Scotland’s weather: Heavy rain and wind for Friday

A man walks his dog through Glasgow's Kelvingrove Park. Many parts of Scotland will see wind and rain from tomorrow. Picture: HEMEDIA

A man walks his dog through Glasgow's Kelvingrove Park. Many parts of Scotland will see wind and rain from tomorrow. Picture: HEMEDIA

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HEAVY rain and strong winds which could cause flooding will hits parts of Scotland tomorrow, the Met Office said today as it issued the first severe weather warning for Scotland for a month.

The yellow - “be aware” alert - covers the Central Belt, southern Scotland, the extreme north west including Skye and the Western Isles, and Orkney and Shetland, from 3pm tomorrow to 9am on Saturday.

Those northern areas are also expected to be battered by severe gales tonight, with gusts of up to 70mph.

CalMac cancelled ferry sailings on six routes to Skye and the Western Isles today, and it warned that several others across the west coast could be disrupted.

The Met Office said the weather change would bring an end to prolonged fine conditions which led to Scotland enjoying its driest September on record.

A spokesman said: “It will be a marked switch, with spells of heavy rain and stronger winds.

“The public should be aware of the potential for some localised impacts to travel due to surface water flooding.

“A slow-moving active cold front will be reinforced as a shallow wave runs northeastwards overnight Friday into Saturday.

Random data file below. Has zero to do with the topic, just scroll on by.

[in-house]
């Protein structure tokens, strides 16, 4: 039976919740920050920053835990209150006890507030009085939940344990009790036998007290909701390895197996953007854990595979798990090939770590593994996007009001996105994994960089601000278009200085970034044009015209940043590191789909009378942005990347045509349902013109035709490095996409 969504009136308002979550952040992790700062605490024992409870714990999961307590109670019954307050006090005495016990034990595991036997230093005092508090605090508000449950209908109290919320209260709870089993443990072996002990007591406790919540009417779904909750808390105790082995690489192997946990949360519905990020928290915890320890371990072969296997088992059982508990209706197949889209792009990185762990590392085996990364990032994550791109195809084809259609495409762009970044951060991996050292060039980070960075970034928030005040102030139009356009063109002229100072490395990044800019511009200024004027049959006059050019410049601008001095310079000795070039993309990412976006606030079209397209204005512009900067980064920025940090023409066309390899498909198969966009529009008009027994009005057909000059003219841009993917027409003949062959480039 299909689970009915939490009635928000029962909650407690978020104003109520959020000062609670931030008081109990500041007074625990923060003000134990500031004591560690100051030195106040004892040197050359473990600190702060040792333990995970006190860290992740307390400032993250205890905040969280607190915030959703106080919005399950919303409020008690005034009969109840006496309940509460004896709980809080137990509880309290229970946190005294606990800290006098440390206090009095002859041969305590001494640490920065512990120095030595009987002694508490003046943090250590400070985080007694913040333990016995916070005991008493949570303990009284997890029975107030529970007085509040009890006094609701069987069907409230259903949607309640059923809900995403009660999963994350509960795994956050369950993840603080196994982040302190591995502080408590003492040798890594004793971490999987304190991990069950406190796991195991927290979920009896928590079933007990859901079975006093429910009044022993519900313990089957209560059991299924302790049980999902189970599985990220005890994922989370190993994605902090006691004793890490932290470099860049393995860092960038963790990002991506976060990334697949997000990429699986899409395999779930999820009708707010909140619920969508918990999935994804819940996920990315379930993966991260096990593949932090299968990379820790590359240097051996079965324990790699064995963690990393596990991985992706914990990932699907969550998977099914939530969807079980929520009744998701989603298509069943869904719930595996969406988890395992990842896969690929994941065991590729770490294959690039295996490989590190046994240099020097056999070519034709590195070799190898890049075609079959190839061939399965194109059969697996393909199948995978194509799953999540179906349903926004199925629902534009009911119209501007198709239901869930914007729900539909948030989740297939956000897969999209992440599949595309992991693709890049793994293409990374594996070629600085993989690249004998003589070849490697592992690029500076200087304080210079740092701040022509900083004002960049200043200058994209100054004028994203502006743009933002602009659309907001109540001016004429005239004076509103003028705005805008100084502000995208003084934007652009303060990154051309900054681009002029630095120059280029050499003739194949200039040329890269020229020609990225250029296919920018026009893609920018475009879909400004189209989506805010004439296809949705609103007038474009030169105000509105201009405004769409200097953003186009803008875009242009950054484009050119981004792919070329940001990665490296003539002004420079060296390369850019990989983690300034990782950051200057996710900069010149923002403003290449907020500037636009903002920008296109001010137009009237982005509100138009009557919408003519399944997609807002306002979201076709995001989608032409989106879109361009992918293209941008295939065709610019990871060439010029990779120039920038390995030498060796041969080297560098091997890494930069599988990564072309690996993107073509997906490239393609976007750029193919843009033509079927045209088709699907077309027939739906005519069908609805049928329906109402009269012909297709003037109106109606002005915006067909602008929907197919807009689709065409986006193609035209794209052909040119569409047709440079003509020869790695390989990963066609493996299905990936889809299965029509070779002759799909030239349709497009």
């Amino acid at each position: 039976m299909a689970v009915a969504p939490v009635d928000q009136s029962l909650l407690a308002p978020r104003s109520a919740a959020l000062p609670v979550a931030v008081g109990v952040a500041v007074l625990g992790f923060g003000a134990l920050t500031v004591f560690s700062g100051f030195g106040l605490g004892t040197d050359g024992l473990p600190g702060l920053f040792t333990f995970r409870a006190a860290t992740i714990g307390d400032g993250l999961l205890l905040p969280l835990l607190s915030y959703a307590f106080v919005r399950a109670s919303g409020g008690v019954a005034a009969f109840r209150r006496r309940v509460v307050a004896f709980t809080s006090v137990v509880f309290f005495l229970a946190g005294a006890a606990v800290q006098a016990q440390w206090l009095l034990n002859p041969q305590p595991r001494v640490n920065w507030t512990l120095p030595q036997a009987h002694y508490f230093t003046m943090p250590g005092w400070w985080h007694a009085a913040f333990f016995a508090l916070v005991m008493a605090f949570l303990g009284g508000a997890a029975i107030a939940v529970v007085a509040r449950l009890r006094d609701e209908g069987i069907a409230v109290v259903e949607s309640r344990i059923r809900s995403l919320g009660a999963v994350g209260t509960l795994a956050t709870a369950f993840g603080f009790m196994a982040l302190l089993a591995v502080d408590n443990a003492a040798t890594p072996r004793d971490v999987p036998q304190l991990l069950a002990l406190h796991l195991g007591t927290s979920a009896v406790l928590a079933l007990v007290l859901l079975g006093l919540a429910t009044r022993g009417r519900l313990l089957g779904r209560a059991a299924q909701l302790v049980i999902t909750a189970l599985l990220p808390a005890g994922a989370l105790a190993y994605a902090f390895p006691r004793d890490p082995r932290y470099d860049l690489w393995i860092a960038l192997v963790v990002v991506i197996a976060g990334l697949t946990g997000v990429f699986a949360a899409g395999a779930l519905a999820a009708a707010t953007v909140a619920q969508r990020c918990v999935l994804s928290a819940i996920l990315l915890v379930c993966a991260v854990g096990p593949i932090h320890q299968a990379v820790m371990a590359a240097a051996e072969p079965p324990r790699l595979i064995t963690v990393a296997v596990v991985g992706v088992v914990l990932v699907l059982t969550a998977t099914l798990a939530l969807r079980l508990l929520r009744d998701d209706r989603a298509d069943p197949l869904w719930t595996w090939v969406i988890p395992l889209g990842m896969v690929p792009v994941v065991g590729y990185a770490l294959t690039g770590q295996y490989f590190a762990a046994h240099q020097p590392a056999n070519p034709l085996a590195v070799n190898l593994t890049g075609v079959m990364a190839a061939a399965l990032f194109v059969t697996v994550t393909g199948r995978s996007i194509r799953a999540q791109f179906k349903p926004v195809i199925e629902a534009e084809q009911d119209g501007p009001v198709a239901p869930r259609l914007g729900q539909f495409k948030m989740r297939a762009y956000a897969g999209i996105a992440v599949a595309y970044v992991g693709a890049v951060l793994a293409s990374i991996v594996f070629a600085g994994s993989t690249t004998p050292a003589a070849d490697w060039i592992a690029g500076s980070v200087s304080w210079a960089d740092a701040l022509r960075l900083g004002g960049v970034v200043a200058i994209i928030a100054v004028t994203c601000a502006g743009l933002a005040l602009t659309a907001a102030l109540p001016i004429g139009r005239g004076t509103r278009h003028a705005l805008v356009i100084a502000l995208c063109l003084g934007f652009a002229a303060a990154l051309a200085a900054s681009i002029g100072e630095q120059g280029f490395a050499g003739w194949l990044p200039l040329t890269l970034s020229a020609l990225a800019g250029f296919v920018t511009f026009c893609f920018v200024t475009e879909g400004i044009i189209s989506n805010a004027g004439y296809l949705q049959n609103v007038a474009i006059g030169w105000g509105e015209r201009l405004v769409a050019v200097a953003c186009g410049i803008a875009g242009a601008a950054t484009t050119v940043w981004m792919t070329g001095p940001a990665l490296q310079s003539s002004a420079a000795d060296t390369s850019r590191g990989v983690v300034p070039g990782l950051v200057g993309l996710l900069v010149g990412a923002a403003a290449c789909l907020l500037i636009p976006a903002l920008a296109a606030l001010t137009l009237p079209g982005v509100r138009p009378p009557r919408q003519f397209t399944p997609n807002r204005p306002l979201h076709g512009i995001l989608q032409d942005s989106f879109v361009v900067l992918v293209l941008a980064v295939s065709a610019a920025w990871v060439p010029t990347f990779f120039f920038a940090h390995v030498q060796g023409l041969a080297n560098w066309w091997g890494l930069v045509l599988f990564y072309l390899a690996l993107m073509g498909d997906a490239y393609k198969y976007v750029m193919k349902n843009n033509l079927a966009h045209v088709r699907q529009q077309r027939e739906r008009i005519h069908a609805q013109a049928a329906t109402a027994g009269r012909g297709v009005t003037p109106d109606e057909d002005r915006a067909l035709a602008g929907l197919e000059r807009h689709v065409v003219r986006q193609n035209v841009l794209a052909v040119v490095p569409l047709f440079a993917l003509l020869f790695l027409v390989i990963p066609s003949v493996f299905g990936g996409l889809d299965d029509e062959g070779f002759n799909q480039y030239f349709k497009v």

“This will lead to some heavy and persistent rainfall, with 20-40mm (0.8-1.6in) possibly quite widely across the warning area, while a few locations may see in excess of 60mm (2.4in), much of this falling within a few hours.

“Despite the recent dry conditions, this may lead to flooding.”

The Automobile Association warned drivers of the risk of flash flooding.

Darron Burness, head of the AA’s flood rescue team, said: “It’s a case of change of month, change of weather. After precious little rain in September, autumn will fall sharply into focus tomorrow as it turns wet and windy across many areas.

“Be wary of places where water may accumulate, for instance, dips in the road and under bridges.

“In dark, wet conditions it can be extremely difficult to distinguish between a road that’s flooded and one that is simply very wet until it’s too late.”

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